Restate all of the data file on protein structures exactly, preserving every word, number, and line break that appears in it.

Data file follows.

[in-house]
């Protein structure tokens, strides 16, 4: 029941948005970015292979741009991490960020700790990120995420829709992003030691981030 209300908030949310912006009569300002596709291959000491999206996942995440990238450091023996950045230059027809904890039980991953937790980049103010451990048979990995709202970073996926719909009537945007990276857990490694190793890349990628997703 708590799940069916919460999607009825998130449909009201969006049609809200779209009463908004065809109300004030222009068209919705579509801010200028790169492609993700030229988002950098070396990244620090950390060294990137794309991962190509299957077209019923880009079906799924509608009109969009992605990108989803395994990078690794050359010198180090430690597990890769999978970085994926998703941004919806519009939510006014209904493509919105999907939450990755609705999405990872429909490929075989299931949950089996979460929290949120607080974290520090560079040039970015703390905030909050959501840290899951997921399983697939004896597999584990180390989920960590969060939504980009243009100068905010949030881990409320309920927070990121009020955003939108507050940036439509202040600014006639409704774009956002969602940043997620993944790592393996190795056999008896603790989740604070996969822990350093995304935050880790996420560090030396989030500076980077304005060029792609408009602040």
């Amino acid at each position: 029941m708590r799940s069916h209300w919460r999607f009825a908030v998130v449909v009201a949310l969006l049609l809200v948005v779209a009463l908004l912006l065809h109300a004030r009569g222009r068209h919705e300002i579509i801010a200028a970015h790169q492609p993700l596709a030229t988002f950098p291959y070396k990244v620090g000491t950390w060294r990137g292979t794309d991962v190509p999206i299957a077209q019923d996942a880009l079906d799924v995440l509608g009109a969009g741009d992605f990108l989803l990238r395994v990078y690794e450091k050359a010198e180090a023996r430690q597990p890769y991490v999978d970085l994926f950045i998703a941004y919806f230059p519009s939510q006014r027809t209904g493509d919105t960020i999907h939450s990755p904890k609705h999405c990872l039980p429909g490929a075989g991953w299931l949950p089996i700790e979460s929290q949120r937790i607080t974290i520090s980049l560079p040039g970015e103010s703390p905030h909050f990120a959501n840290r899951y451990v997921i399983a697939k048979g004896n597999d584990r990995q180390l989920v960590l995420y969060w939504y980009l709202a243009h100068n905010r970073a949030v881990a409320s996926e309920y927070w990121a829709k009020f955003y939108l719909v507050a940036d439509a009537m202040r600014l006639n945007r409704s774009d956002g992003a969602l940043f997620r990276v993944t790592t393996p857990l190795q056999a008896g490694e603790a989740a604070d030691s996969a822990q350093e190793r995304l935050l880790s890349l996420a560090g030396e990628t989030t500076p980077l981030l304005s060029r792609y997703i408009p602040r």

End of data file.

[in-house]
């Protein structure tokens, strides 16, 4: 029941948005970015292979741009991490960020700790990120995420829709992003030691981030 209300908030949310912006009569300002596709291959000491999206996942995440990238450091023996950045230059027809904890039980991953937790980049103010451990048979990995709202970073996926719909009537945007990276857990490694190793890349990628997703 708590799940069916919460999607009825998130449909009201969006049609809200779209009463908004065809109300004030222009068209919705579509801010200028790169492609993700030229988002950098070396990244620090950390060294990137794309991962190509299957077209019923880009079906799924509608009109969009992605990108989803395994990078690794050359010198180090430690597990890769999978970085994926998703941004919806519009939510006014209904493509919105999907939450990755609705999405990872429909490929075989299931949950089996979460929290949120607080974290520090560079040039970015703390905030909050959501840290899951997921399983697939004896597999584990180390989920960590969060939504980009243009100068905010949030881990409320309920927070990121009020955003939108507050940036439509202040600014006639409704774009956002969602940043997620993944790592393996190795056999008896603790989740604070996969822990350093995304935050880790996420560090030396989030500076980077304005060029792609408009602040």
């Amino acid at each position: 029941m708590r799940s069916h209300w919460r999607f009825a908030v998130v449909v009201a949310l969006l049609l809200v948005v779209a009463l908004l912006l065809h109300a004030r009569g222009r068209h919705e300002i579509i801010a200028a970015h790169q492609p993700l596709a030229t988002f950098p291959y070396k990244v620090g000491t950390w060294r990137g292979t794309d991962v190509p999206i299957a077209q019923d996942a880009l079906d799924v995440l509608g009109a969009g741009d992605f990108l989803l990238r395994v990078y690794e450091k050359a010198e180090a023996r430690q597990p890769y991490v999978d970085l994926f950045i998703a941004y919806f230059p519009s939510q006014r027809t209904g493509d919105t960020i999907h939450s990755p904890k609705h999405c990872l039980p429909g490929a075989g991953w299931l949950p089996i700790e979460s929290q949120r937790i607080t974290i520090s980049l560079p040039g970015e103010s703390p905030h909050f990120a959501n840290r899951y451990v997921i399983a697939k048979g004896n597999d584990r990995q180390l989920v960590l995420y969060w939504y980009l709202a243009h100068n905010r970073a949030v881990a409320s996926e309920y927070w990121a829709k009020f955003y939108l719909v507050a940036d439509a009537m202040r600014l006639n945007r409704s774009d956002g992003a969602l940043f997620r990276v993944t790592t393996p857990l190795q056999a008896g490694e603790a989740a604070d030691s996969a822990q350093e190793r995304l935050l880790s890349l996420a560090g030396e990628t989030t500076p980077l981030l304005s060029r792609y997703i408009p602040r």